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Faith, the Yes of the Heart:
A Theology of Christian Spirituality for Everyone

In 1541 Martin Luther gave a rather nondescript sermon in which was hidden a sentence which is a treasure: "Faith is the Yes of the Heart... a confidence on which we stake our lives."

Luther was describing the very essence of our response to God. Faith is not just an idea for him. Thus it is not just a series of statements about what we believe such as a creed. It is not just a list of theological answers to profound questions or sanctioned words we use to win an argument. And it is not just belief in what our authorities - parents, teachers, and pastors - have taught us.

The deepest faith is trust. Like love, it is a relationship, a commitment, a response to the one in whom we say we have faith. When we "stake our lives" on that trust, it will involve cost. That kind of commitment may bring enormous challenge but also magnificent joy.

Biblical faith is compared to married love, where man and woman "know" each other in the most intimate and most profound way. Their lived relationship is their "Yes" to each other, day after day. Their "Yes" is one of the most important words they ever say.

To the God who is the life of our lives we offer, in love, our "Yes." It becomes the commitment which is more important than any other. And it will affect all whom we know and love.

Marcus Borg
"For a wise and insightful treatment of faith...see
Grace Adolphsen Brame, Faith, the Yes of the Heart."

Faith, the Yes of the Heart
Among the meanings of "faith" are the two most important: belief and trust.

Trust is primary because it is about a relationship and experience.

Belief comments on, explains, makes a statement or a proposition about what is observed. A person observes a relationship, or looks back on an experience and, through thinking about it, deduces what it was, what caused it, what it meant, its value, and how it compares to other relationships and experiences.

One can believe in something that does not exist. It is imagined, given form in the mind, and may cause feeling and emotion. Thinking about it causes a belief to be formed about it.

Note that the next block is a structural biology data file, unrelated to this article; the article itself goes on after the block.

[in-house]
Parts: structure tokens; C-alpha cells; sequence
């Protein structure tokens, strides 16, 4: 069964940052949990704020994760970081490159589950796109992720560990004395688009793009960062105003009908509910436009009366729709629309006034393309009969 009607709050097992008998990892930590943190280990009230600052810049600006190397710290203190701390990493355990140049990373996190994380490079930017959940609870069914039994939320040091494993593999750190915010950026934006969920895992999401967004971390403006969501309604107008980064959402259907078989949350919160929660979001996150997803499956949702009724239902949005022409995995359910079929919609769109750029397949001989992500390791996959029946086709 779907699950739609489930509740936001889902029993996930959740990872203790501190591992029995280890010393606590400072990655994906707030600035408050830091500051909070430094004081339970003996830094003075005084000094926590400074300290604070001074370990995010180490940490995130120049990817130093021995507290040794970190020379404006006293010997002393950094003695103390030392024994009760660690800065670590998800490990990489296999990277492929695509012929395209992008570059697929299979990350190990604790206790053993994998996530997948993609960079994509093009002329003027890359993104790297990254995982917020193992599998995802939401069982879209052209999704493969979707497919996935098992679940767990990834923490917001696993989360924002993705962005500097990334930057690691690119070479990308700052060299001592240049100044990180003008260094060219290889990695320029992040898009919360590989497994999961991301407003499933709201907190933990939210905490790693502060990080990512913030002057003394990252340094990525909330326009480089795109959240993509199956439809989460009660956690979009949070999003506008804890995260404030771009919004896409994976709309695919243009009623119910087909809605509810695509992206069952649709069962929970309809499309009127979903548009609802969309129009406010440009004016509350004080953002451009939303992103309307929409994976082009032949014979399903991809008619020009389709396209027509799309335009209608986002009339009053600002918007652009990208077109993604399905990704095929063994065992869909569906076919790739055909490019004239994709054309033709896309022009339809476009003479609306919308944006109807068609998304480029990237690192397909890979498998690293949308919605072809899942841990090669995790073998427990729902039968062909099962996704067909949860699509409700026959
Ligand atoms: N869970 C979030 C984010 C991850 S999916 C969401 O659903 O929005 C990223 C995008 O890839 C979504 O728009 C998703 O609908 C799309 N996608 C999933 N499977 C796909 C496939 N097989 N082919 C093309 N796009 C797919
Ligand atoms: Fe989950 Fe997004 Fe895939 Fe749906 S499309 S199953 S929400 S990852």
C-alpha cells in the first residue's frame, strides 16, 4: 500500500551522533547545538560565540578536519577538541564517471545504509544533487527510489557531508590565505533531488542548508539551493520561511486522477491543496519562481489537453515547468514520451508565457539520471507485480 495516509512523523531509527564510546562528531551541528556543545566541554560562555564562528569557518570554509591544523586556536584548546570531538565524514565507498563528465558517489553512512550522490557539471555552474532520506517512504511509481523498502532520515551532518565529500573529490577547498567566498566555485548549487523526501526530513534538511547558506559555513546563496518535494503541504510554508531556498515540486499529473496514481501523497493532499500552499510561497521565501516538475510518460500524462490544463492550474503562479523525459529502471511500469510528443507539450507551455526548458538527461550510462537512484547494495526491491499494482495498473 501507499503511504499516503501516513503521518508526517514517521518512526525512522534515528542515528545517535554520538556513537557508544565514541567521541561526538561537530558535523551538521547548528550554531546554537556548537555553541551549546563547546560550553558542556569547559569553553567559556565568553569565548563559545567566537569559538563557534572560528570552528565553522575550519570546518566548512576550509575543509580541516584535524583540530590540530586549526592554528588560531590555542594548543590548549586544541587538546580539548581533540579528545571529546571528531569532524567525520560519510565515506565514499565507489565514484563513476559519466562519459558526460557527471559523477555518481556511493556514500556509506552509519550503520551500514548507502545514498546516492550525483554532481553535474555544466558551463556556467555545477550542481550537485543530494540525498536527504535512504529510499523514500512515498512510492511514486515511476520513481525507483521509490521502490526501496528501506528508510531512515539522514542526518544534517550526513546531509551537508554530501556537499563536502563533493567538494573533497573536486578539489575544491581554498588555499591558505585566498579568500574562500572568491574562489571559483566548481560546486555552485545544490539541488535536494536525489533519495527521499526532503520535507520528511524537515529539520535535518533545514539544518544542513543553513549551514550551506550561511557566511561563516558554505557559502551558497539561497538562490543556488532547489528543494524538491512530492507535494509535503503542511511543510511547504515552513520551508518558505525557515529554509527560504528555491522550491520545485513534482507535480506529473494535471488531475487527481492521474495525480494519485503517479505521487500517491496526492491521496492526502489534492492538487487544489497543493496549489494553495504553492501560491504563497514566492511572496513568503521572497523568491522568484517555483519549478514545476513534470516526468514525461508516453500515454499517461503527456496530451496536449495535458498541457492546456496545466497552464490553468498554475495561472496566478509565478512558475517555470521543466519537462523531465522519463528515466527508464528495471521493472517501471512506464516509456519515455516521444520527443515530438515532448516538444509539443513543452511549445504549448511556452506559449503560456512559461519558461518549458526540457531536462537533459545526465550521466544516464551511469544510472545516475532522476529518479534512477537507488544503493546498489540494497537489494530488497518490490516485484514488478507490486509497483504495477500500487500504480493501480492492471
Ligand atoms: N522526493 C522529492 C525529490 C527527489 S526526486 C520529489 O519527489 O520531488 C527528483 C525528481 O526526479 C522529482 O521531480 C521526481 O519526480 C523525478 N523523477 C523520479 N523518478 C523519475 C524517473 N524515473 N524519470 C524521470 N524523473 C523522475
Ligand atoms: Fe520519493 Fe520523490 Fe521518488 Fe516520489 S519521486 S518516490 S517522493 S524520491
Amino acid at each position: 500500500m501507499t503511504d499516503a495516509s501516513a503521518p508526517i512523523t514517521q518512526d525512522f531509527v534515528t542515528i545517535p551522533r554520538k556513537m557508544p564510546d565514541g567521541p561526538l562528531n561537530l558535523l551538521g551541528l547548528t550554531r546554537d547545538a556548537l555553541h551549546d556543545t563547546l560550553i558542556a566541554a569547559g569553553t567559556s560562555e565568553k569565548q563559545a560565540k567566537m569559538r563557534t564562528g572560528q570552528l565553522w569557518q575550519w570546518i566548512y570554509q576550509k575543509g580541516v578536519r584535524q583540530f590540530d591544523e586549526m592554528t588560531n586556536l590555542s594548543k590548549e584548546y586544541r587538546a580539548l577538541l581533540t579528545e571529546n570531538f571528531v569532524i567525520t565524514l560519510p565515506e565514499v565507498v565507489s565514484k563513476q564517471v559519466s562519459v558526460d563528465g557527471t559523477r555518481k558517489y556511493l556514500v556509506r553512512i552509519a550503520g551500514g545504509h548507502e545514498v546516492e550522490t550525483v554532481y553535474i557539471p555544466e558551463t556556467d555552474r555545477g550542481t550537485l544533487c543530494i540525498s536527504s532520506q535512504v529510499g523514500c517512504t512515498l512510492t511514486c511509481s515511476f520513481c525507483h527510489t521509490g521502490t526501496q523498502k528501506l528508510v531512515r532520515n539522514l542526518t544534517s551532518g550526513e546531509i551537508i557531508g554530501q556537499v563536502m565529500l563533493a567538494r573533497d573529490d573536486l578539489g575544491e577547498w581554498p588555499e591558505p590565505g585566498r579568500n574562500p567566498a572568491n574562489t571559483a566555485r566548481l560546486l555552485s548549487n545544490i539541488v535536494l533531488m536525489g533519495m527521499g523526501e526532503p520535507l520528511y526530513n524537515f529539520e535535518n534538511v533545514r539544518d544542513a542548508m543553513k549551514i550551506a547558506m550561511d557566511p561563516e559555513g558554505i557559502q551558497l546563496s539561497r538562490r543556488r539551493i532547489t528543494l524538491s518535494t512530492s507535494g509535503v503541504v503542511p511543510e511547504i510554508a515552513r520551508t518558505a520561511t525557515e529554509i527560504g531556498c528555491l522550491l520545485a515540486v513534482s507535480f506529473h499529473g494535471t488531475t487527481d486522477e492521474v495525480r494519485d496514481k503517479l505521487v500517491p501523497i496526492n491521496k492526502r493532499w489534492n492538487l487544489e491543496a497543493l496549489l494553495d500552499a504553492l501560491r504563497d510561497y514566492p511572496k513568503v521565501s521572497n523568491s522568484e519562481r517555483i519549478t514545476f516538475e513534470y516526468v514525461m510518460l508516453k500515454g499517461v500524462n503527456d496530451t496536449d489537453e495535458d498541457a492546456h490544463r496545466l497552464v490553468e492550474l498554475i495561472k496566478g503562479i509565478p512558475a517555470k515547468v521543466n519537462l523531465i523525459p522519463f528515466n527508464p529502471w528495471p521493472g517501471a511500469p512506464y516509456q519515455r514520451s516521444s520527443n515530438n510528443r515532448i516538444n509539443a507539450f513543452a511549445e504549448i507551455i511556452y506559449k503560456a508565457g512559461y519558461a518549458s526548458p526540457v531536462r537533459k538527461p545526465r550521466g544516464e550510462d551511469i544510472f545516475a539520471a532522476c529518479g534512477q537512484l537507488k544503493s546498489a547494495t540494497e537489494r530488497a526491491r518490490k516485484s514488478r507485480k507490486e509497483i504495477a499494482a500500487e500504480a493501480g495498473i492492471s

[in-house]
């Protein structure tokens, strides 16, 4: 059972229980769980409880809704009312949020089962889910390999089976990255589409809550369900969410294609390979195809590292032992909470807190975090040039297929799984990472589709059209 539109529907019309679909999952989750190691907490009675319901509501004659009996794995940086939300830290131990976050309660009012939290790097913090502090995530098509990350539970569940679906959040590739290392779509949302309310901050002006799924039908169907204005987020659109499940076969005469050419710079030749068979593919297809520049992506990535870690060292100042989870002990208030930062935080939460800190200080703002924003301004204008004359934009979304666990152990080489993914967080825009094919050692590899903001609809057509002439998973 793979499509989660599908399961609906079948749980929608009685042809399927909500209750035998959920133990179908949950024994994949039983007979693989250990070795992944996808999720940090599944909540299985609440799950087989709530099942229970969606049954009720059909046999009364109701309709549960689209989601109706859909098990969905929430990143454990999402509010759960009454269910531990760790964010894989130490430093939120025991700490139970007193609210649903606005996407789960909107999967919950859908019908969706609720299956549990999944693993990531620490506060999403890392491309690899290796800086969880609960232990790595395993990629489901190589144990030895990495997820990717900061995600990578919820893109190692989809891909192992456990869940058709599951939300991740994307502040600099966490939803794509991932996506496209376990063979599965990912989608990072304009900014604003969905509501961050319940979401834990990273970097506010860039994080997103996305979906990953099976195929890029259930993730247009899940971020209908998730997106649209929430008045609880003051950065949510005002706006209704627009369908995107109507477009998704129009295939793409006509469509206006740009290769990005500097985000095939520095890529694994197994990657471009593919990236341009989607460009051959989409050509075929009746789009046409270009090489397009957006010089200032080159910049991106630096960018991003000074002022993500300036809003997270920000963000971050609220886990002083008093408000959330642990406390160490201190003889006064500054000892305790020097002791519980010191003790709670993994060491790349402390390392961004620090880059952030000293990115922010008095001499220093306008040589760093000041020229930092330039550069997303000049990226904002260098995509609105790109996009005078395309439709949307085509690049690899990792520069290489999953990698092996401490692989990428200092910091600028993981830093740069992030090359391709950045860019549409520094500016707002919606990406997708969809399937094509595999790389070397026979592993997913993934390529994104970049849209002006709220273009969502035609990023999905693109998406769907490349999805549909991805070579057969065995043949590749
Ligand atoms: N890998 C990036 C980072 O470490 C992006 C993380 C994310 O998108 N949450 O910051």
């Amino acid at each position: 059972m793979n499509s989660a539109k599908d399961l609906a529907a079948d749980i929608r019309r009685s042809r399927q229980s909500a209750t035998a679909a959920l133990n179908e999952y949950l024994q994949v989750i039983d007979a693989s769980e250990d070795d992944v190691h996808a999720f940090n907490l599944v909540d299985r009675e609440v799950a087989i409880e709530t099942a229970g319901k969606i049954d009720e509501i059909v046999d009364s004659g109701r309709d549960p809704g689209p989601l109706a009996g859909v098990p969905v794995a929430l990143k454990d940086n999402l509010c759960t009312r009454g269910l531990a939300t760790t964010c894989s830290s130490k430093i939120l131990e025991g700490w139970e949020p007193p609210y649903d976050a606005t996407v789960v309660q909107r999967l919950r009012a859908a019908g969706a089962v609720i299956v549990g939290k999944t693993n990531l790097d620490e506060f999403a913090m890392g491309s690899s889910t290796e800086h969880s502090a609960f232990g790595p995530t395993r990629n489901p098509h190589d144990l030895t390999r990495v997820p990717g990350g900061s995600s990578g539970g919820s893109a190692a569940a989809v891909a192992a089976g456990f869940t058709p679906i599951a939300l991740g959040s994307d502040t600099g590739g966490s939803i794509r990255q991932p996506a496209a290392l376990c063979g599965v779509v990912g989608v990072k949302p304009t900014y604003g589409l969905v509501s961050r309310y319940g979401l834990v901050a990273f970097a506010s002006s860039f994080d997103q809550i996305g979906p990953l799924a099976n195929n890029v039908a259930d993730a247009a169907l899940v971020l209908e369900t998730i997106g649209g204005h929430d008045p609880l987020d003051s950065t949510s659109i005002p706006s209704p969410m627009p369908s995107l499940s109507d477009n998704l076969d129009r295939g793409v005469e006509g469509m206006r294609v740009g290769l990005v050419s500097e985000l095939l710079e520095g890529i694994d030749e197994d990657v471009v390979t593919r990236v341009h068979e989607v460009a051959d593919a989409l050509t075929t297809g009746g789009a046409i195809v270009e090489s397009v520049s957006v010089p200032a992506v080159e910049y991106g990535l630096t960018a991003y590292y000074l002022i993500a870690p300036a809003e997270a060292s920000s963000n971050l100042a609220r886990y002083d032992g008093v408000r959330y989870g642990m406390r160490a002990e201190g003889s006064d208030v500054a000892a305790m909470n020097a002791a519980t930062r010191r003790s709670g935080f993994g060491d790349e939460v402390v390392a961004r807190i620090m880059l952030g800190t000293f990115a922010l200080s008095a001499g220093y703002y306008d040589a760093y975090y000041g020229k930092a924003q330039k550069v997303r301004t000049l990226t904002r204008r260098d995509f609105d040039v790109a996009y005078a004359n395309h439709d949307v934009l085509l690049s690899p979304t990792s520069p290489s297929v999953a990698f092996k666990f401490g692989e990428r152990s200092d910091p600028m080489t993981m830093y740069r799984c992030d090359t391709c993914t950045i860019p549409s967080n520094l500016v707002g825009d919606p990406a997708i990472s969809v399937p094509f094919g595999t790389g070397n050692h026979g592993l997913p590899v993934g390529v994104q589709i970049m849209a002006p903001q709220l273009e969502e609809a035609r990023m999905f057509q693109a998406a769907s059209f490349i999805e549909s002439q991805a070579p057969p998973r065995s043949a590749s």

But trust is involved in the experience. It is participatory in the relationship.

The difference between belief and trust
is the difference between observing and describing love
in comparison to being in love or loving.

Belief is composed of objective conclusions such as: "Ah, I will define this as love. From where I stand, it is a desire and need to be with one in preference to all others. There is no higher value."

Trust is personal and intimate, an involvement in a relationship with a chosen one. It is participating. Therefore it affects both parties (affectivity) and emotions or feelings are involved. This experience of relationship usually involves not only need, desire, and attraction, but commitment and often, sacrifice, willingly given. Therefore, in addition to sacrificial commitment, affectivity refers to effect as well.

Brame's writing is enhanced and supported by quotes from Martin Luther and Evelyn Underhill, Augustine and Henry Nouwen, Calvin and Joan Chittester, Dorothee Soelle and Jan Sobrino, Rosemary Radford Reuther, Mother Teresa, and others.





"Faith is the conduit for God's life-giving love. It is not faith that saves us, but God's incredible grace. But grace needs a way to be incarnate. It needs people, lives. It needs a word that can be heard and lips that will speak it. It needs nature to manifest it and sacraments to share it. It needs songs sung and silence in which to listen. Faith receives the love that saves."
(p 12)

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